News Release

NASA provides an infrared analysis of Tropical Cyclone Maha   

Peer-Reviewed Publication

NASA/Goddard Space Flight Center

Aqua Image of Maha

image: On Nov. 4, 2019 at 4:45 a.m. EDT (0945 UTC) the MODIS instrument that flies aboard NASA's Aqua satellite showed areas (in red) around Maha's center where cloud top temperatures were as cold as  minus 80 degrees Fahrenheit (minus 62.2 Celsius). view more 

Credit: NASA/NRL

NASA infrared imagery revealed Tropical Cyclone Maha was still a powerful storm as it continued moving through the Arabian Sea in the Northern Indian Ocean.

On Nov. 4 at 4:45 a.m. EDT (0945 UTC the Moderate Imaging Spectroradiometer or MODIS instrument that flies aboard NASA's Aqua satellite used infrared light to analyze the strength of storms within the tropical cyclone. NASA researches these storms to determine how they rapidly intensify, develop and behave.

Tropical cyclones are made of up hundreds of thunderstorms, and infrared data can show where the strongest storms are located. They can do that because infrared data provides temperature information, and the strongest thunderstorms that reach highest into the atmosphere have the coldest cloud top temperatures.

MODIS found those strongest storms were circling the center of circulation where cloud top temperatures were as cold as minus 80 degrees Fahrenheit (minus 62.2 Celsius). NASA research has found that cloud top temperatures that cold indicate strong storms with the potential to generate heavy rainfall.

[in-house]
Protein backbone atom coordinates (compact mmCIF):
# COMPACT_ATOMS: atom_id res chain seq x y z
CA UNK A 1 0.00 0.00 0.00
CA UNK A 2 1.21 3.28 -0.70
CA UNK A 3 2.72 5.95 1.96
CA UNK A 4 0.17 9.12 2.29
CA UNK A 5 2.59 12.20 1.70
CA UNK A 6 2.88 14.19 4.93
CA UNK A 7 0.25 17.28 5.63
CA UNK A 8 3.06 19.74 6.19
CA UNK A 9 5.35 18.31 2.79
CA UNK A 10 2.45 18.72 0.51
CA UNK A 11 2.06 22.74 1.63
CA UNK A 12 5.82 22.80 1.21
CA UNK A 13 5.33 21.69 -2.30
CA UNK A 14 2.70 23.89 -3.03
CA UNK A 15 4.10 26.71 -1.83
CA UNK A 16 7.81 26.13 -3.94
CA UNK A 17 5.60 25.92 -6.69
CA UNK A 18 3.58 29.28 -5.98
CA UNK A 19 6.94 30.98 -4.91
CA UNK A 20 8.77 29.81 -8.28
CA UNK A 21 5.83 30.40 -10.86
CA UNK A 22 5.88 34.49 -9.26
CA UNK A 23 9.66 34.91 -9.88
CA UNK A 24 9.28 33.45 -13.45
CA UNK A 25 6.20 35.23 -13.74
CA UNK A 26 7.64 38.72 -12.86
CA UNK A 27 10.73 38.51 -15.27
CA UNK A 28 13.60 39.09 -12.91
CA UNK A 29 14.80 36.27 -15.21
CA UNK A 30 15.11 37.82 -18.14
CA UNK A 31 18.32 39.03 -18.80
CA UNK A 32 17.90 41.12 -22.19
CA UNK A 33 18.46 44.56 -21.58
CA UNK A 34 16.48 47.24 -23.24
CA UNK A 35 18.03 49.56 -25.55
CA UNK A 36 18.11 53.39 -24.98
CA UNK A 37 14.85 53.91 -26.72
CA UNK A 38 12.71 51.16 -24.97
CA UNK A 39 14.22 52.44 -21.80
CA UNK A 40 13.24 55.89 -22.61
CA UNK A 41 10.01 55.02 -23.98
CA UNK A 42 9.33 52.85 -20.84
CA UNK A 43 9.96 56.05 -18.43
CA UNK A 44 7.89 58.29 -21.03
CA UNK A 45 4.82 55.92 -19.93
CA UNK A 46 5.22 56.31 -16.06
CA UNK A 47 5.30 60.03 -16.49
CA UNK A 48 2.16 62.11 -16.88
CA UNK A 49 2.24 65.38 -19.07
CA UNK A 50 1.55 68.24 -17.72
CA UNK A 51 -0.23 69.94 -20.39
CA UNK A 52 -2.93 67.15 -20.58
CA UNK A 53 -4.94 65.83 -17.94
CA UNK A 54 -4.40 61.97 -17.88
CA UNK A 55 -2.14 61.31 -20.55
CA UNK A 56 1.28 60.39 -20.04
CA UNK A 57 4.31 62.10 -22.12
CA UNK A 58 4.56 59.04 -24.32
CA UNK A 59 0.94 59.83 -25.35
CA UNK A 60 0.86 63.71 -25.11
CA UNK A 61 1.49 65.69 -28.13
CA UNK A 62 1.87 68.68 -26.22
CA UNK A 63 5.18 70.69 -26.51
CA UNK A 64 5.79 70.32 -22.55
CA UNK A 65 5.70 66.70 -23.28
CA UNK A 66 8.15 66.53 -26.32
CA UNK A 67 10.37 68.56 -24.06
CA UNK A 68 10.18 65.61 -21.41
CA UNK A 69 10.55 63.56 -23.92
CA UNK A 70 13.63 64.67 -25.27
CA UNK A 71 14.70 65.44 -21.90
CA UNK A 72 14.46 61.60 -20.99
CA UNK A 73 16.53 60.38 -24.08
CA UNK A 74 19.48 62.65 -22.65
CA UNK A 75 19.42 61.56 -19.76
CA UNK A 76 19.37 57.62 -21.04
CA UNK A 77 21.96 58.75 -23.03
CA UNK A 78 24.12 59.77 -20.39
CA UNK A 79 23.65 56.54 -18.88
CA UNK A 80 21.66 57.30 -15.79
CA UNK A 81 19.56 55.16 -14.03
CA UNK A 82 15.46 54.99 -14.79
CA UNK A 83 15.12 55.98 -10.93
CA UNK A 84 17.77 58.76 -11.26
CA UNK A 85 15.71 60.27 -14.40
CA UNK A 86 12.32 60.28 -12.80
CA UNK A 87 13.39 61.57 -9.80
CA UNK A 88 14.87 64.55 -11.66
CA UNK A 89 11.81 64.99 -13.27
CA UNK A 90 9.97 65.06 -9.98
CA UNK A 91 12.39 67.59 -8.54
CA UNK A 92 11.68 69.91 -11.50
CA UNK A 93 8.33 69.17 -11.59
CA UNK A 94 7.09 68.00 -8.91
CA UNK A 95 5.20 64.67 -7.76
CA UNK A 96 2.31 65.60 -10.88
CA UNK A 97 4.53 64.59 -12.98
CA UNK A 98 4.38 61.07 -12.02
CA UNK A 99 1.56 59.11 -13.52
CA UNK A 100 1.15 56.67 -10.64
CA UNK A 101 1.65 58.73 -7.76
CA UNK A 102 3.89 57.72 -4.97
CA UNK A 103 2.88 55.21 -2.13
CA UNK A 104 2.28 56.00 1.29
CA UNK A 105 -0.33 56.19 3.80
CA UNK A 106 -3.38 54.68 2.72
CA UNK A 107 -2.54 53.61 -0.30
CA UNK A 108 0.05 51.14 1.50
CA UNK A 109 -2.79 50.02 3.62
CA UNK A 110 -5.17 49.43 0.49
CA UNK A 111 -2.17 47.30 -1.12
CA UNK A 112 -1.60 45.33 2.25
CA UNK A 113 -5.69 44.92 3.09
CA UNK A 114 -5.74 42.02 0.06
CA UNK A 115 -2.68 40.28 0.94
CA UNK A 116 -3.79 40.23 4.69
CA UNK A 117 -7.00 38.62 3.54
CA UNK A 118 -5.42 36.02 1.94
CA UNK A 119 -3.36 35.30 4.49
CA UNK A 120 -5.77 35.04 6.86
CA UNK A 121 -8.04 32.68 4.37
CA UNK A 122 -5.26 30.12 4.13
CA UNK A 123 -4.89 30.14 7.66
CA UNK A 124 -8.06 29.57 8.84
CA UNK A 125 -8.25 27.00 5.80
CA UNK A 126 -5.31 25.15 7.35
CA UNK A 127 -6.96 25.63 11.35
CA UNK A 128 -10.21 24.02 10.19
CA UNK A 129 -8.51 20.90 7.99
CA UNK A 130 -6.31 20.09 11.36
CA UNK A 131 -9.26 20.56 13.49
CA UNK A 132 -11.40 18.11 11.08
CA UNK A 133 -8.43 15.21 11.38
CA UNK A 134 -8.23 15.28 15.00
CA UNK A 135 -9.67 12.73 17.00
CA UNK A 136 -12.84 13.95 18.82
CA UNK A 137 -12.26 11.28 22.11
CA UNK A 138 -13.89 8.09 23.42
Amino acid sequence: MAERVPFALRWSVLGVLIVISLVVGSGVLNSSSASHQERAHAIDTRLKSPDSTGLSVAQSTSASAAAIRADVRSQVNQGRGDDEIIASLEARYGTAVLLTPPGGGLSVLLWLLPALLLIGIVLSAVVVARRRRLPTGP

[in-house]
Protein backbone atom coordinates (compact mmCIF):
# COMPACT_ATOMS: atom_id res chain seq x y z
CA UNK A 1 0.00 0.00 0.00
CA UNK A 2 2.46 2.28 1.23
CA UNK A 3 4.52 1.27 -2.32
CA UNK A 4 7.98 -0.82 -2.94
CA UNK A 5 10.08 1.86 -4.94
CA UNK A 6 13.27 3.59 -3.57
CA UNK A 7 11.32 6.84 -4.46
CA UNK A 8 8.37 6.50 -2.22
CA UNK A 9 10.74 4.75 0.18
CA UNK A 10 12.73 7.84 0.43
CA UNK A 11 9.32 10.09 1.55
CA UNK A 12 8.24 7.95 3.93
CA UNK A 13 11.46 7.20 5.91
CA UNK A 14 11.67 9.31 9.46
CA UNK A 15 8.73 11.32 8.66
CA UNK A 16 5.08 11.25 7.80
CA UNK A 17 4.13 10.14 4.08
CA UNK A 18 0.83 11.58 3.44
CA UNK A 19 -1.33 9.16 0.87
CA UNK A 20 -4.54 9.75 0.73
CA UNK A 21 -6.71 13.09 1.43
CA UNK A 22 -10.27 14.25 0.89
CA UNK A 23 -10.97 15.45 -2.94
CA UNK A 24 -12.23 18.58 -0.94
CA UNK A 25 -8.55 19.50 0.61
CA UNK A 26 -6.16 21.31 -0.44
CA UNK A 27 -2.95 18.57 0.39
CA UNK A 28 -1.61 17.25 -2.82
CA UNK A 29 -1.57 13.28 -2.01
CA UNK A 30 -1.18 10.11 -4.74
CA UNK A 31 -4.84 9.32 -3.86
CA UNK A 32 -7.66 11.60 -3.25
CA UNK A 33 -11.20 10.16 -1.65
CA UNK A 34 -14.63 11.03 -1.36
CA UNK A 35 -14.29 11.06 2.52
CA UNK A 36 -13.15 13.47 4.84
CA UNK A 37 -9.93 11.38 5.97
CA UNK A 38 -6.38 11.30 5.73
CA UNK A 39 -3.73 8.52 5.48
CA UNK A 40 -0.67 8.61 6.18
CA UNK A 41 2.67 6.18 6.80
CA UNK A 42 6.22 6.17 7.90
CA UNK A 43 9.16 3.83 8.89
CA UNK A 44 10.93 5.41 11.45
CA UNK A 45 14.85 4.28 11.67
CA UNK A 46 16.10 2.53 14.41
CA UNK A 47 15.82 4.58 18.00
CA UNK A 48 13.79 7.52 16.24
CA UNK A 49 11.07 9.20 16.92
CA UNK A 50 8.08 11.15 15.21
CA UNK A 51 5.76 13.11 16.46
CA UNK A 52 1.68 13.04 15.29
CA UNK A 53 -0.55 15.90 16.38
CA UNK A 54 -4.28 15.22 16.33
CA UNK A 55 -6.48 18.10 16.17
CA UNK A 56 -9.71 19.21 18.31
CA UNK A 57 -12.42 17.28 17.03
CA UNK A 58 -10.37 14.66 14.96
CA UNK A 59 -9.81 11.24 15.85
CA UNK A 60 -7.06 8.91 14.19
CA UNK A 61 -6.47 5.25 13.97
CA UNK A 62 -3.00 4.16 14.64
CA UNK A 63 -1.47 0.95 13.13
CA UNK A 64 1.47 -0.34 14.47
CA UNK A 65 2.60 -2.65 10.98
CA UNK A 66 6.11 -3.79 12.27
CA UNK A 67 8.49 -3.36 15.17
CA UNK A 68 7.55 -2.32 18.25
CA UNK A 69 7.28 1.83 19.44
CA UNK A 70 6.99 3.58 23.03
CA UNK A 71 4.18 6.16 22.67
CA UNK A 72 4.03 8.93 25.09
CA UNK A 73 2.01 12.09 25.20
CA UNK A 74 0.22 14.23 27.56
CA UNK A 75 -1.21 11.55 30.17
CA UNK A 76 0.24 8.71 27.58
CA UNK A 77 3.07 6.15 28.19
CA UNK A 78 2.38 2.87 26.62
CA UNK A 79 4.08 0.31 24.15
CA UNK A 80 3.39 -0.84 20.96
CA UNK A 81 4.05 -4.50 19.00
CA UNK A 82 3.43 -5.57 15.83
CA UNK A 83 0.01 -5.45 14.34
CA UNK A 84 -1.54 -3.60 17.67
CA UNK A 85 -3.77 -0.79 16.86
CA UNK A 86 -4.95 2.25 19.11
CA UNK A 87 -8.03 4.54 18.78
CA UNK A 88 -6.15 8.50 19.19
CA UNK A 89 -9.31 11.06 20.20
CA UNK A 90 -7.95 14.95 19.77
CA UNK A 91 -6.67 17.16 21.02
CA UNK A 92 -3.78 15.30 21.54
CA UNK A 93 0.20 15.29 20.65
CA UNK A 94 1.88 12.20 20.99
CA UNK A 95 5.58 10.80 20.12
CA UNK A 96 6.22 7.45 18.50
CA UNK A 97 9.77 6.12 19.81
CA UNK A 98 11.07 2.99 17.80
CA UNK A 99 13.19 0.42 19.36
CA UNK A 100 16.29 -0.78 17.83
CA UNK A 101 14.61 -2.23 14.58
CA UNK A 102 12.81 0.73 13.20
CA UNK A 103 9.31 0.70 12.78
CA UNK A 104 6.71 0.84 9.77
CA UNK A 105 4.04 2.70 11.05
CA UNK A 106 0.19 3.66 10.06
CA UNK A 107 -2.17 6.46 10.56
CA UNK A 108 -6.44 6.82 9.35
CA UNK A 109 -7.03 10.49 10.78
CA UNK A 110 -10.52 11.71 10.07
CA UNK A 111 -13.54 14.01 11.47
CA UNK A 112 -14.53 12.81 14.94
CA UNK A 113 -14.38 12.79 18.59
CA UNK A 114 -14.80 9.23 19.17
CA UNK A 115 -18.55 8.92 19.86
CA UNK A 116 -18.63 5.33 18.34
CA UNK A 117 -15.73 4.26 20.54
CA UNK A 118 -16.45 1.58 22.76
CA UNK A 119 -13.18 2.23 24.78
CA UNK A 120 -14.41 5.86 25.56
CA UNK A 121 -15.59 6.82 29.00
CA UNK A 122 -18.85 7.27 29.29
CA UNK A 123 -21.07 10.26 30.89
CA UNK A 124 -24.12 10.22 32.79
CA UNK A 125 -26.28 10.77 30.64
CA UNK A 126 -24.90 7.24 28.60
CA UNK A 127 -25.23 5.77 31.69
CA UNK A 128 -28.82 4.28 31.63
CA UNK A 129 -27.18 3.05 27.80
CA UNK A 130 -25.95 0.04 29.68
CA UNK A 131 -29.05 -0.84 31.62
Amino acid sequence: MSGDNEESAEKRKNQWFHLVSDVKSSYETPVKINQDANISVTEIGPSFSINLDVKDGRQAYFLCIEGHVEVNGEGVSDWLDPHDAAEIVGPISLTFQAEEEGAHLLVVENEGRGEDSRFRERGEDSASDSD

On Nov. 4 at 4 a.m. EDT (0900 UTC), Tropical Cyclone Maha had maximum sustained winds near 100 knots (115 mph /185 kph). It was located near 18.5 degrees north latitude and 64.4 degrees east longitude, about 405 miles south-southwest of Karachi, Pakistan. Maha was moving to the northwest.

Forecasters at the Joint Typhoon Warning Center noted that Maha will move west-northwest and continue to strengthen. The storm will then turn to the east and weaken rapidly, before making landfall in northwestern India.


Hurricanes are the most powerful weather event on Earth. NASA's expertise in space and scientific exploration contributes to essential services provided to the American people by other federal agencies, such as hurricane weather forecasting.

Rob Gutro
NASA's Goddard Space Flight Center.

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